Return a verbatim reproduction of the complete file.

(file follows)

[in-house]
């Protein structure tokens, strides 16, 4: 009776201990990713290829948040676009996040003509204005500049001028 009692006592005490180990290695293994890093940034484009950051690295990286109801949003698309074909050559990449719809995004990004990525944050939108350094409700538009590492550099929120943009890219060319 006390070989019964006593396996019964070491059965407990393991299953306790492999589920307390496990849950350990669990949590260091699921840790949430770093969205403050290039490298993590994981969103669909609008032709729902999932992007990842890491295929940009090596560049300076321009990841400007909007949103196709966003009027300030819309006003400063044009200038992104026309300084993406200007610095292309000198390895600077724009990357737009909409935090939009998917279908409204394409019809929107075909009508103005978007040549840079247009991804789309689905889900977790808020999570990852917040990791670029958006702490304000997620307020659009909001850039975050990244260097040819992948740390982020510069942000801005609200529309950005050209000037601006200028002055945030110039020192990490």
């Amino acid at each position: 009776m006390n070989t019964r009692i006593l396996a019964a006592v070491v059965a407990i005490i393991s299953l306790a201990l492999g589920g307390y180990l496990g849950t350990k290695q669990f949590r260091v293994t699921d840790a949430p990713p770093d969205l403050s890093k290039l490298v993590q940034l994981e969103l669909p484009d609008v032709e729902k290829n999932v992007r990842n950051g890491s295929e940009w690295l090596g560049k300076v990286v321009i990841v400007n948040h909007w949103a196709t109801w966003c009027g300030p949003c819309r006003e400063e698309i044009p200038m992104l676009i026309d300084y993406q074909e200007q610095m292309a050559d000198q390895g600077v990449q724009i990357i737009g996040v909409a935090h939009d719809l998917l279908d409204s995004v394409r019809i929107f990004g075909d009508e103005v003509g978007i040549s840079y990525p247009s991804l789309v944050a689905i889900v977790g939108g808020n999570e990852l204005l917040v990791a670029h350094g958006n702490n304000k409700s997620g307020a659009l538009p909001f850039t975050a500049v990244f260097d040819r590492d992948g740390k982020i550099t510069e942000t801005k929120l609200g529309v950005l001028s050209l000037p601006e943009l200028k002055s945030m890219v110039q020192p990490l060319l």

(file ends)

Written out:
[in-house]
């Protein structure tokens, strides 16, 4: 009776201990990713290829948040676009996040003509204005500049001028 009692006592005490180990290695293994890093940034484009950051690295990286109801949003698309074909050559990449719809995004990004990525944050939108350094409700538009590492550099929120943009890219060319 006390070989019964006593396996019964070491059965407990393991299953306790492999589920307390496990849950350990669990949590260091699921840790949430770093969205403050290039490298993590994981969103669909609008032709729902999932992007990842890491295929940009090596560049300076321009990841400007909007949103196709966003009027300030819309006003400063044009200038992104026309300084993406200007610095292309000198390895600077724009990357737009909409935090939009998917279908409204394409019809929107075909009508103005978007040549840079247009991804789309689905889900977790808020999570990852917040990791670029958006702490304000997620307020659009909001850039975050990244260097040819992948740390982020510069942000801005609200529309950005050209000037601006200028002055945030110039020192990490």
């Amino acid at each position: 009776m006390n070989t019964r009692i006593l396996a019964a006592v070491v059965a407990i005490i393991s299953l306790a201990l492999g589920g307390y180990l496990g849950t350990k290695q669990f949590r260091v293994t699921d840790a949430p990713p770093d969205l403050s890093k290039l490298v993590q940034l994981e969103l669909p484009d609008v032709e729902k290829n999932v992007r990842n950051g890491s295929e940009w690295l090596g560049k300076v990286v321009i990841v400007n948040h909007w949103a196709t109801w966003c009027g300030p949003c819309r006003e400063e698309i044009p200038m992104l676009i026309d300084y993406q074909e200007q610095m292309a050559d000198q390895g600077v990449q724009i990357i737009g996040v909409a935090h939009d719809l998917l279908d409204s995004v394409r019809i929107f990004g075909d009508e103005v003509g978007i040549s840079y990525p247009s991804l789309v944050a689905i889900v977790g939108g808020n999570e990852l204005l917040v990791a670029h350094g958006n702490n304000k409700s997620g307020a659009l538009p909001f850039t975050a500049v990244f260097d040819r590492d992948g740390k982020i550099t510069e942000t801005k929120l609200g529309v950005l001028s050209l000037p601006e943009l200028k002055s945030m890219v110039q020192p990490l060319l």